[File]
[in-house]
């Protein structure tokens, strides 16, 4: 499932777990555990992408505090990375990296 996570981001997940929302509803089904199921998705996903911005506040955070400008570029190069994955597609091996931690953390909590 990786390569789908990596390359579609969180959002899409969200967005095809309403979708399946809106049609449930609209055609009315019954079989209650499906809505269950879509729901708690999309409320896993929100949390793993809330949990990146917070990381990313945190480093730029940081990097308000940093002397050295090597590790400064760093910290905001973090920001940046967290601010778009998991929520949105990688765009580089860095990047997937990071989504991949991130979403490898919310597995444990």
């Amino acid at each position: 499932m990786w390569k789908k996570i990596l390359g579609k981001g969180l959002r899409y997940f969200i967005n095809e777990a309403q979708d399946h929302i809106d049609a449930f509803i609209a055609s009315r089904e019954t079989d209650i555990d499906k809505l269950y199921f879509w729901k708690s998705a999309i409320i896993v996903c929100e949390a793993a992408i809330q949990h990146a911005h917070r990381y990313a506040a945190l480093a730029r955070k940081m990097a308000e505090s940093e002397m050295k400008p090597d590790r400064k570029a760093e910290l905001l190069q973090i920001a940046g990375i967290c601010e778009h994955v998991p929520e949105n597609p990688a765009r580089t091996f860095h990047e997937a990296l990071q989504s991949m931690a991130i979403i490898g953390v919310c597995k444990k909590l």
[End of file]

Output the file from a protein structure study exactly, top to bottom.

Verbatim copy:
[in-house]
């Protein structure tokens, strides 16, 4: 499932777990555990992408505090990375990296 996570981001997940929302509803089904199921998705996903911005506040955070400008570029190069994955597609091996931690953390909590 990786390569789908990596390359579609969180959002899409969200967005095809309403979708399946809106049609449930609209055609009315019954079989209650499906809505269950879509729901708690999309409320896993929100949390793993809330949990990146917070990381990313945190480093730029940081990097308000940093002397050295090597590790400064760093910290905001973090920001940046967290601010778009998991929520949105990688765009580089860095990047997937990071989504991949991130979403490898919310597995444990």
């Amino acid at each position: 499932m990786w390569k789908k996570i990596l390359g579609k981001g969180l959002r899409y997940f969200i967005n095809e777990a309403q979708d399946h929302i809106d049609a449930f509803i609209a055609s009315r089904e019954t079989d209650i555990d499906k809505l269950y199921f879509w729901k708690s998705a999309i409320i896993v996903c929100e949390a793993a992408i809330q949990h990146a911005h917070r990381y990313a506040a945190l480093a730029r955070k940081m990097a308000e505090s940093e002397m050295k400008p090597d590790r400064k570029a760093e910290l905001l190069q973090i920001a940046g990375i967290c601010e778009h994955v998991p929520e949105n597609p990688a765009r580089t091996f860095h990047e997937a990296l990071q989504s991949m931690a991130i979403i490898g953390v919310c597995k444990k909590l």